Parshat Vayechi: Genesis 47:28-50:26; I Kings 2:1-12.

In Vayechi, the last Torah portion of the Book of Genesis, the story of Joseph comes to an end.

The most remarkable part of the story is that he forgave his brothers even though they sold him into slavery in Egypt and lied to their father, Jacob, telling him that Joseph was dead.

Upon returning to Egypt after burying their father, his brothers worried that because of Jacob’s death, Joseph would no longer deal kindly with them. The brothers bowed before Joseph, and the Torah tells us that Joseph said, “Fear not. I will sustain you and your children” (Genesis 50:21.) The next part of that verse says, “Joseph comforted them and spoke into their heart.” This phrase, vayidaber al libam, is often translated as “he spoke kindly to them.” But the Hebrew means “he spoke into their heart.”

Rabbi Alicia Harris
Rabbi Alicia Harris

This turn of phrase stands out to me, as it is not something that I’ve heard before; so I went to the Talmud for a better understanding. Tractate Megilah 16b:7 gives the explanation that “Rabbi Binyamin bar Yefet said that Rabbi Elazar said: ‘This teaches that he spoke to them words that are acceptable to the heart and alleviated their fears.”’ Joseph spoke to his brothers compassionately and with words they could really hear.

This is such a good lesson for us. We sometimes have to change the way we speak so that the people receiving our words can really hear them, instead of building a defense or shutting down. Joseph had to speak to his brothers in a way that cut through the deep fears they had that they would be abandoned in a foreign land and left to starve or worse. They knew how they treated Joseph, and they feared he would kill them.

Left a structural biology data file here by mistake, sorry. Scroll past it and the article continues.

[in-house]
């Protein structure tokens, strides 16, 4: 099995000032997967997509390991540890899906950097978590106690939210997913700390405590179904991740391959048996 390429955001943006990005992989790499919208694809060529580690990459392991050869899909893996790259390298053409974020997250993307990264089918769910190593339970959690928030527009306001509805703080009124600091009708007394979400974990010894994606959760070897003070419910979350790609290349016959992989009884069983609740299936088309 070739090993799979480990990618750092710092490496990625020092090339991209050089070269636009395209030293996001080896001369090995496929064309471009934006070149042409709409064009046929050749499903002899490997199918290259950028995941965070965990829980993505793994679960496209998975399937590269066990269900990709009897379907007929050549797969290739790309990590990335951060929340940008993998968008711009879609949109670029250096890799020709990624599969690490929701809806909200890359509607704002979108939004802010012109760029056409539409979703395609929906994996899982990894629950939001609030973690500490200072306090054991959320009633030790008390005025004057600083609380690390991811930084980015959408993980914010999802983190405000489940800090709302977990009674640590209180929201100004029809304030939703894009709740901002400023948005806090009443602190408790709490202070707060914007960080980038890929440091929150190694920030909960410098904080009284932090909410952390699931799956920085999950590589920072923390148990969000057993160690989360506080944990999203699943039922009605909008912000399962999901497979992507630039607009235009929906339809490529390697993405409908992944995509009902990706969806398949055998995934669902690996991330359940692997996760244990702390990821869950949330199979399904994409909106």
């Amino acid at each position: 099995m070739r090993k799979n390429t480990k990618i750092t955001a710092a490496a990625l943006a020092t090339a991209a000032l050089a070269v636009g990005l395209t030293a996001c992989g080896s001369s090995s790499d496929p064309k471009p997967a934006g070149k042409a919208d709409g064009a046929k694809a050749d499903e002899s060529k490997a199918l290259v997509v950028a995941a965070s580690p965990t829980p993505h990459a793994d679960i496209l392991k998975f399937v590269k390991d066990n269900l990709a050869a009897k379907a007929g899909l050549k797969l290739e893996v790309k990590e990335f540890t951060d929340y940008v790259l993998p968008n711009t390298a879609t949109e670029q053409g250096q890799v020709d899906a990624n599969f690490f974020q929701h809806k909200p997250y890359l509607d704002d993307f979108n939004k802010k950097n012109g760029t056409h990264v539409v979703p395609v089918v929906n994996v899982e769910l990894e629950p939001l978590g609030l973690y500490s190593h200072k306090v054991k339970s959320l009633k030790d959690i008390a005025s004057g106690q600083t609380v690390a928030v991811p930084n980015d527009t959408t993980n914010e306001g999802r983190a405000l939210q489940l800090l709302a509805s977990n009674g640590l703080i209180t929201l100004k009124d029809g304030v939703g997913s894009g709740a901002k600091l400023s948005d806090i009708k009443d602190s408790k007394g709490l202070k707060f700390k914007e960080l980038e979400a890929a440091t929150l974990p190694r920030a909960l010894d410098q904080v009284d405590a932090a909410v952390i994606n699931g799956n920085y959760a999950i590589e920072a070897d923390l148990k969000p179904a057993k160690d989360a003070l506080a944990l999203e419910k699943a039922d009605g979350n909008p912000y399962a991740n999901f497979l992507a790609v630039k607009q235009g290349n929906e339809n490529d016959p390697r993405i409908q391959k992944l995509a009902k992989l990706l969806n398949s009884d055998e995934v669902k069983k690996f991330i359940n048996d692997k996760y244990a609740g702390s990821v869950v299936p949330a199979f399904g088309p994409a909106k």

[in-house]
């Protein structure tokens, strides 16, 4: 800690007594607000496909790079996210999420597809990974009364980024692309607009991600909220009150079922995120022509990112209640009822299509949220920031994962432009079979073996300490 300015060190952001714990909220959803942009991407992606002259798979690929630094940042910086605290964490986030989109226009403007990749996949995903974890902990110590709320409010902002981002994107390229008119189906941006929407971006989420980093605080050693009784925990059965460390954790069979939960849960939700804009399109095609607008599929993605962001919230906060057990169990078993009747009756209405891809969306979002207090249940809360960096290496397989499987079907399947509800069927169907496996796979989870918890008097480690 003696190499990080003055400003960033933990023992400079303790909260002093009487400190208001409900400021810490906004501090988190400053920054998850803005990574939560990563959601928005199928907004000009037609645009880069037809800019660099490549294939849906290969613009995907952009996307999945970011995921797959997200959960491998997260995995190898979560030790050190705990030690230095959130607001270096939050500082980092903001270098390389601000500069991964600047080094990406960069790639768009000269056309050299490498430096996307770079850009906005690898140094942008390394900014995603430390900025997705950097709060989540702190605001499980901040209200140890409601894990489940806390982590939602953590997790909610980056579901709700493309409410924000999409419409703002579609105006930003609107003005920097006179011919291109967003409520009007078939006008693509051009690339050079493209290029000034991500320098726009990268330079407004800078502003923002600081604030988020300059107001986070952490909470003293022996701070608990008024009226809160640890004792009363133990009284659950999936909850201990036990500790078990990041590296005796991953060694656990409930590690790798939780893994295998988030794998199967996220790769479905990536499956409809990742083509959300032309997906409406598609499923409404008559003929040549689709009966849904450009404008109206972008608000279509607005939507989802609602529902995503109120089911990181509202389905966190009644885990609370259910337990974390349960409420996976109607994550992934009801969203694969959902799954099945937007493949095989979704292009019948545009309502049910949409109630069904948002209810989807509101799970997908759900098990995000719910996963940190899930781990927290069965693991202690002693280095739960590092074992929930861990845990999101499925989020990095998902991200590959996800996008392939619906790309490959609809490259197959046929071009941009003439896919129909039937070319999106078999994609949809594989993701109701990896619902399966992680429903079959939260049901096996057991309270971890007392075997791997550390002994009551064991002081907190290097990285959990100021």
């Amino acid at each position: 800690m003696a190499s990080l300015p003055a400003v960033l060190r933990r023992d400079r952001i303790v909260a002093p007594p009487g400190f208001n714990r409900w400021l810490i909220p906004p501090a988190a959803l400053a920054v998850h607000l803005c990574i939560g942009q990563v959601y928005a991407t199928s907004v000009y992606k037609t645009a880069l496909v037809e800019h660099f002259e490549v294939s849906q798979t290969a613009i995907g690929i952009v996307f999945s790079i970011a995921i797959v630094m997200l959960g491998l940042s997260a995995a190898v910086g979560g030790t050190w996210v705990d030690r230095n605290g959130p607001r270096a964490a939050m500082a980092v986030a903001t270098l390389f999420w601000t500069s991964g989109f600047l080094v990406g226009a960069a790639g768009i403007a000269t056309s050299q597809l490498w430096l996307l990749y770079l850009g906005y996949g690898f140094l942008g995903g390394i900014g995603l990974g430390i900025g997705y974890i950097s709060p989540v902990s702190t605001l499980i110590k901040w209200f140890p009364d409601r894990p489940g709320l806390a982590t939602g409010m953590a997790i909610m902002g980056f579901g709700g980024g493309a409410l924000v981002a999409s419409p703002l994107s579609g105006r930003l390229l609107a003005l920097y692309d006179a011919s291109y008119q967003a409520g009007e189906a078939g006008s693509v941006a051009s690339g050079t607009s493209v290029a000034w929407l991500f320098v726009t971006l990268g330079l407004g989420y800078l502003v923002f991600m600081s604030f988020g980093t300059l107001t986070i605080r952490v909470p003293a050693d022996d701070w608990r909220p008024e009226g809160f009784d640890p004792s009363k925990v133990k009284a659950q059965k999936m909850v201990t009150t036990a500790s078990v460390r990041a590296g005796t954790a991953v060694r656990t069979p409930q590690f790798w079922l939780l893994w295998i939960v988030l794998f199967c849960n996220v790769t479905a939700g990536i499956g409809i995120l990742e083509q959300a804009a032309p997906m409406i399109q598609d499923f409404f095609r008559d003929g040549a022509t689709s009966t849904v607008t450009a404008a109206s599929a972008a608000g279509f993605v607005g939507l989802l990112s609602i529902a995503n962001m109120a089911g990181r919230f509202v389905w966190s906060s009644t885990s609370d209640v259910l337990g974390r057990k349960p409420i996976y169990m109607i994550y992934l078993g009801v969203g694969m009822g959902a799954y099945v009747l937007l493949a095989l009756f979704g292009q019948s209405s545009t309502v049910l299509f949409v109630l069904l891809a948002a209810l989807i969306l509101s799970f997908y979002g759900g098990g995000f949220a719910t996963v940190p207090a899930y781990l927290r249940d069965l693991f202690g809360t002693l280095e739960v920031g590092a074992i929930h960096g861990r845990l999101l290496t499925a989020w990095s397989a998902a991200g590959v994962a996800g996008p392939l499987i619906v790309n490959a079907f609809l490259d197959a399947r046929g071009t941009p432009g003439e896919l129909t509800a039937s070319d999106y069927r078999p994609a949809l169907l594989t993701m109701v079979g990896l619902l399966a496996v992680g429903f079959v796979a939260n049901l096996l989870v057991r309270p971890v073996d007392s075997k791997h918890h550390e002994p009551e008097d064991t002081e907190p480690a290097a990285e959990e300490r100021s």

Instead of seeking revenge after his father’s death, Joseph chose to love and forgive his brothers. He spoke to them with deep kindness; at once, he alleviated their fears in a way that each of them could hear. It’s remarkable that Joseph was able to exercise this forgiveness. That he was able to let go of any anger toward his brothers that would be completely understandable to hold onto, considering what they did. His ability to show this ultimate kindness says so much about his character. 

After detailing the rest of Joseph’s life, this parshah comes to a close and with it the Book of Genesis. At the end of each book of Torah that we finish, we say chazak, chazak, v’nitchazeik, be strong and let us strengthen one another. What we learn from the end of Joseph’s life is that there is strength in vulnerability, in relying on community, in compassion and in forgiveness.

As we forge ahead in this new year, may we take after Joseph and speak to the hearts of the ones we love.

Rabbi Alicia Harris is rabbi of Congregation Shir Tikvah in Troy.